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    There were quotes around common sense.... That said, it is common sense to take what you already know and apply it to something new. That is the common sense part. It is common sense to say, "When I was a kid, positive and negative ends of magnets attracted, so it makes sense that if that carbon is positive, something negative would probably be attracted to it." It is not common sense to say, "Oxygens are usually negative and pull away electrons." It is common sense to say, "If some negative is taken away from that carbon by oxygen, then the carbon probably becomes less negative (i.e., more positive)." The common sense is in the application of the principle. I do not expect the majority of the population to know the facts necessary to solve the puzzle; however, given the necessary facts, it would be somewhat uncommon to lack the necessary faculties to understand something like that. I suspect much of the difficulty lies in the thought process and attitude many people enter such courses with that the things they are studying are so abstract and intangible as to not follow the same laws of the universe they have known since they were toddlers.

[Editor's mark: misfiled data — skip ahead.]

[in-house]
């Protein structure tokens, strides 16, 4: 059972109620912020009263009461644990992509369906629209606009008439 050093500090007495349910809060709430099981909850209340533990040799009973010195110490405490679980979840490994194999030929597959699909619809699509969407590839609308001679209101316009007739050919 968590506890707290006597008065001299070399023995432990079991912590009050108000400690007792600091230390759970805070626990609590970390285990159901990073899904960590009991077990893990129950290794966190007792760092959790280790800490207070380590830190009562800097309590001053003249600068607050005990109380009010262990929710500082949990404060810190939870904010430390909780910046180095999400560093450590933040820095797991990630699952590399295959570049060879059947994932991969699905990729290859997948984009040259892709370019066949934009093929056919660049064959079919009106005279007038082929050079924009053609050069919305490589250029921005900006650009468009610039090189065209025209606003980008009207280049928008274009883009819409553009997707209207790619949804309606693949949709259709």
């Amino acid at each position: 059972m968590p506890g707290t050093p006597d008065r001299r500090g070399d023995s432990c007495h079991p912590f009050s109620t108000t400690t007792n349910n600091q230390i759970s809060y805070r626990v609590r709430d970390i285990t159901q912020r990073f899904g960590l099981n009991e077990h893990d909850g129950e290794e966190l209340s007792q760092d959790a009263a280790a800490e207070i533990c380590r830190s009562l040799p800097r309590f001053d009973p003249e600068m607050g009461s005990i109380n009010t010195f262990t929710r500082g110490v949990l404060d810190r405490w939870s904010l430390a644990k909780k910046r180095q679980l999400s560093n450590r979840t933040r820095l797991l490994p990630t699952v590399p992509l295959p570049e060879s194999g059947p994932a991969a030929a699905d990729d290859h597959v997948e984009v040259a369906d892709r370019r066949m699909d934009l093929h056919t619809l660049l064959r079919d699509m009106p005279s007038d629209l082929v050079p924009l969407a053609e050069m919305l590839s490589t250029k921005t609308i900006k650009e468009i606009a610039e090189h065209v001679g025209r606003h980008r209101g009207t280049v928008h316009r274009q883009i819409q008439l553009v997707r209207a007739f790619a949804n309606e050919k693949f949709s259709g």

The dictionary definition of common sense is as follows:
    In other words, common sense involves integrating that which you have gathered together. If you are given the necessary pieces of the puzzle, you should be able to put them together.
  31. gumbyj

    gumbyj

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    Are you a native English speaker?

    You are going to need to be a pretty awesome applicant to fail out of a nursing program and gain a med school acceptance.
  32. sliceofbread136

    sliceofbread136

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    You still don't understand. Nurses learn conceptual information too. What concept have you learned as a premed that you can definitively say is a harder concept than any nurse has learn? And stop using your flawed analogy, learning to work in a clinical setting is very, and is one of the most challenging aspects of med school.